Re: Remember folks.
My apologies for the long post
This is the last 20% of https://annehelen.substack.com/p/the-wages-of-overwork
and yes, I did suffer (?) from that condition / syndrome to the point of burnout a couple of years ago and am heading that way again despite understanding the clear stupidity of what I am doing.
...Now, we see the logical conclusion of that bargain: a society in which overwork is so thoroughly normalized that anything less is interpreted as “lazy,” “lacking hustle,” or “your generation doesn’t want to work.” On Twitter, I’ve seen plenty of self-proclaimed progressives call the protests against changing the French retirement age the actions of an entitled society with no work ethic — instead of understanding that our reaction is deeply colored by the understanding that people should basically work until they die.
Overwork culture is the ideology of the “right” to work at its most perverse. It may monetarily advantage a handful at the top, but the societal damage is tremendous. Most of our acute societal ills are directly tied to poverty, and as numerous studies and pilot programs have shown, could readily be ameliorated by the very simple step of giving people money, whether through programs like the child tax credit (a tremendous success) or UBI (read a great, nuanced explainer here).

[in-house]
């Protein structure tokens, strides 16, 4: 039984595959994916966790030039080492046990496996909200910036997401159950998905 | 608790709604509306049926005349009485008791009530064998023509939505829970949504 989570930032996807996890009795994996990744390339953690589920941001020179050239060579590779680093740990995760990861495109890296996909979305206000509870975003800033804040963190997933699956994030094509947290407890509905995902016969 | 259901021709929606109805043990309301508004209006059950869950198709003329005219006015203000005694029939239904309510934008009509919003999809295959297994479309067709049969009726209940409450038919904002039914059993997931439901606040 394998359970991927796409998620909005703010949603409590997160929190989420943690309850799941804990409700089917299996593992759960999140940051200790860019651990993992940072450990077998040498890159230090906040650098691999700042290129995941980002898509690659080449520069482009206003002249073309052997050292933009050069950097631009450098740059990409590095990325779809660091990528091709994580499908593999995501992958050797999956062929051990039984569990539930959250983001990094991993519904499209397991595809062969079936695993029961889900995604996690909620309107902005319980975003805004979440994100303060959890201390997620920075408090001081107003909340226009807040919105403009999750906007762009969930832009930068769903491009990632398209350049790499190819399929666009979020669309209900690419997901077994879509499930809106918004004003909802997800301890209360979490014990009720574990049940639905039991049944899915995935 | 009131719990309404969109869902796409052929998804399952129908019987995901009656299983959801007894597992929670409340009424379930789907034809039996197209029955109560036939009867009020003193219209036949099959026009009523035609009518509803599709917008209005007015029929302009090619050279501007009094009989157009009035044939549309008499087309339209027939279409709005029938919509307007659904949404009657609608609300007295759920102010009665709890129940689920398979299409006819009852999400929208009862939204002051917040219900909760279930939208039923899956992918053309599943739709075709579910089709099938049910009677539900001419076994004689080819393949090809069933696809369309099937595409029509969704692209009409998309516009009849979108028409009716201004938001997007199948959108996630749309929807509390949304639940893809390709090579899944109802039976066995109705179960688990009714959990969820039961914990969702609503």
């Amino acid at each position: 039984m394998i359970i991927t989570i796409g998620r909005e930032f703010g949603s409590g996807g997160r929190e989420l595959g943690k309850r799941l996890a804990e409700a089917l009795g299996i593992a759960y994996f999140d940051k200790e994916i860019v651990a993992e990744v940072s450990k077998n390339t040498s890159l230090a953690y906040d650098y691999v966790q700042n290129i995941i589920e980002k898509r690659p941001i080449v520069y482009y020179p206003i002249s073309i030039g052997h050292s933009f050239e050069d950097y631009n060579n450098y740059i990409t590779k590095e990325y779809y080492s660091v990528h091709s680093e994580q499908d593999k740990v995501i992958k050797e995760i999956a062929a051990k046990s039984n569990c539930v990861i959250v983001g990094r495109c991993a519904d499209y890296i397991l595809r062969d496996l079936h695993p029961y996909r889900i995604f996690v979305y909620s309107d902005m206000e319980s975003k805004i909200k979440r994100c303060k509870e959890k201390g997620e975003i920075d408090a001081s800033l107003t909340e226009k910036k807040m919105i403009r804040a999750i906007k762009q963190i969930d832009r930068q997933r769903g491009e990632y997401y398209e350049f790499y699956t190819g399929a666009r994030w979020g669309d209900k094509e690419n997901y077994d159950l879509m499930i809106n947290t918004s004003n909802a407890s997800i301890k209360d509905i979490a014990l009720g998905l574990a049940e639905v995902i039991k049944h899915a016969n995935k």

But there are second-tier problems that spiderweb around overwork — problems related to community-building, child and eldercare, community wellness, overall health outcomes and plain-out happiness and satisfaction and civic engagement. Turns out it’s incredibly hard to build community, to forge social safety-nets, to agitate for larger social change, to even give and receive care when you’re dedicated, willingly or not, to the culture of overwork.
Maybe this doesn’t sound familiar. Maybe you told overwork culture to fuck off during the pandemic or a decade ago, maybe you live elsewhere and have always considered it a sort of pathology. But maybe some it — the struggle to find the time to do anything but work and raise your kids and recover from work, the philosophical support of unions but a struggle to see the need for one in your workplace, a general inurement to overwork culture — feels comfortably real.
Maybe you feel like you’ve woken up and realized that you’re pretty bad at community, bad at leisure, bad at rest, bad at sustaining friendship….bad at most things, really, that aren’t work. At that, you’re an expert. And in that case, it’s worth asking yourself, again and again, until you can stare the answer straight in the face: at what cost, and for whose benefit?